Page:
Business borrowing soars…

Coronavirus, News,

EY have published analysis suggesting UK businesses are set to borrow more than five times the amount of the previous 12 months as a result of Coronavirus.

Banks lent £43.2bn between January and August 2020, compared to £8.8bn lent in the whole of 2019.

Unsurprisingly, lending volumes reached a peak in March, and stayed high in April and May. Net Business lending fell in June, July and August, thought to be a result of businesses repaying precautionary loans that they later didn’t require.

For many businesses though, these loans were critical to survival according to EY and their borrowing levels are likely to remain at similar levels until 2022.

Bank lending to households has also been affected by the pandemic. Consumer credit demand is likely to reduce by almost 6% in 2020, as consumer confidence is hit. Between March and June 2020, net lending on Credit cards and personal loans turned negative for the first time in nine years, when £15.4bn of consumer credit was repaid. Since the end of Lockdown 1.0, lending has returned to a net positive figure, but remains lower than levels at the start of the year.

Mortgage lending across the year is expected to show annual growth of just over 3%, a dramatic recovery having fallen by 90% between February and May.

Dan Cooper, UK head of banking at EY, said: ‘Businesses are operating under increasing pressure, relying more heavily on bank lending than ever before, while on the flip side, consumers are sitting tight and borrowing far less than would normally be expected. This will naturally have an adverse effect on banks, especially as the potential for loan losses rise. The more positive news is that housing market activity has held up better than expected, with mortgage lending volumes set for reasonable growth despite the broader challenges facing the economy. However, exactly what impact the new lockdown restrictions and potential future virus control measures will have remains to be seen.’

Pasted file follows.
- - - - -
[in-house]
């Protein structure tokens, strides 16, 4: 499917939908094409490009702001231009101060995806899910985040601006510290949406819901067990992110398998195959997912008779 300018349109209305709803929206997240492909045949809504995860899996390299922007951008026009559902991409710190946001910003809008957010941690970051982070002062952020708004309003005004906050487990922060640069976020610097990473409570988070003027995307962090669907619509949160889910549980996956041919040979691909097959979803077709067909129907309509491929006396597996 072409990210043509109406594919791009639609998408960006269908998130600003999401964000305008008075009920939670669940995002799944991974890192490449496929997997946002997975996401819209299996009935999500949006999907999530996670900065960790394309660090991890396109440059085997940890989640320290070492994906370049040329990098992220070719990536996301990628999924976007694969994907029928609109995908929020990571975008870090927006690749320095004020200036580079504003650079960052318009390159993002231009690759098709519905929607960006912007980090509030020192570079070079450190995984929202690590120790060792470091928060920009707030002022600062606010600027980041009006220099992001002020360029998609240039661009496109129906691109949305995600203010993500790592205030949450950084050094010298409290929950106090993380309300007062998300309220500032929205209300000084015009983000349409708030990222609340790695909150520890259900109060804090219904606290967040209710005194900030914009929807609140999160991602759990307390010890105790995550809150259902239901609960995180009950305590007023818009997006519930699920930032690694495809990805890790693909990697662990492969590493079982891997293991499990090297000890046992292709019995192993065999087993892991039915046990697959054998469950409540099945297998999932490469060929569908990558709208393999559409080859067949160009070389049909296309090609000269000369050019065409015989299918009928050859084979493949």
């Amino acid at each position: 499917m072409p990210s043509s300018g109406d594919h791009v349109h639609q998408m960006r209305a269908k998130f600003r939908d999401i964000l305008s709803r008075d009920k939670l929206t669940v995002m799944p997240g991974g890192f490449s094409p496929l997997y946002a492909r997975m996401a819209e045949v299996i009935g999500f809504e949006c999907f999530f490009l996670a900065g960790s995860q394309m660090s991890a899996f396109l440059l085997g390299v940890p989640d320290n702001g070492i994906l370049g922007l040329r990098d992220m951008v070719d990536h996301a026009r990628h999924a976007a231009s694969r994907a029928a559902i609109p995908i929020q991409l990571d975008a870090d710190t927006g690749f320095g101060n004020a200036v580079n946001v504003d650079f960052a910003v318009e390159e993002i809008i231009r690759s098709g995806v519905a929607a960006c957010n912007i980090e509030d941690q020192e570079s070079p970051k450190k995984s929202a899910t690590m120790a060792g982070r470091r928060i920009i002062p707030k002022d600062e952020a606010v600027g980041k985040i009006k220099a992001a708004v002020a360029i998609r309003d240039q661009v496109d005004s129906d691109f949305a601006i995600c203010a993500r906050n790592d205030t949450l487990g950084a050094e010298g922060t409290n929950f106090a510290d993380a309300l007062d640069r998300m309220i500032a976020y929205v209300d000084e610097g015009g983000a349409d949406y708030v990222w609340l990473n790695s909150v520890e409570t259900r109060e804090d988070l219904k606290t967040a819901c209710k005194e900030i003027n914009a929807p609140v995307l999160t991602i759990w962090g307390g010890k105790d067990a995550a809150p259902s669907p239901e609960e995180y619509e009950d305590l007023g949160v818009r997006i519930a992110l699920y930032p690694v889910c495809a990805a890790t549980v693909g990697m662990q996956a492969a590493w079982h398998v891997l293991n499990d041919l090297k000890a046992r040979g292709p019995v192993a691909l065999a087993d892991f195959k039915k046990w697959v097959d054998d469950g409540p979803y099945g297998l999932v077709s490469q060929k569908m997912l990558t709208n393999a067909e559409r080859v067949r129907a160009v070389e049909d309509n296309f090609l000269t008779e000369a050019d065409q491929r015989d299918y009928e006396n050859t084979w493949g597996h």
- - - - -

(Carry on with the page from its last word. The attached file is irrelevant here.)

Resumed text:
If you’re concerned about meeting repayments against borrowing you have taken out in your business, please don’t ignore the problem.

Getting a clear grasp on your cash-flow will help, but there are other steps that can be taken to make life easier. Do get in touch if you’d like to know more.


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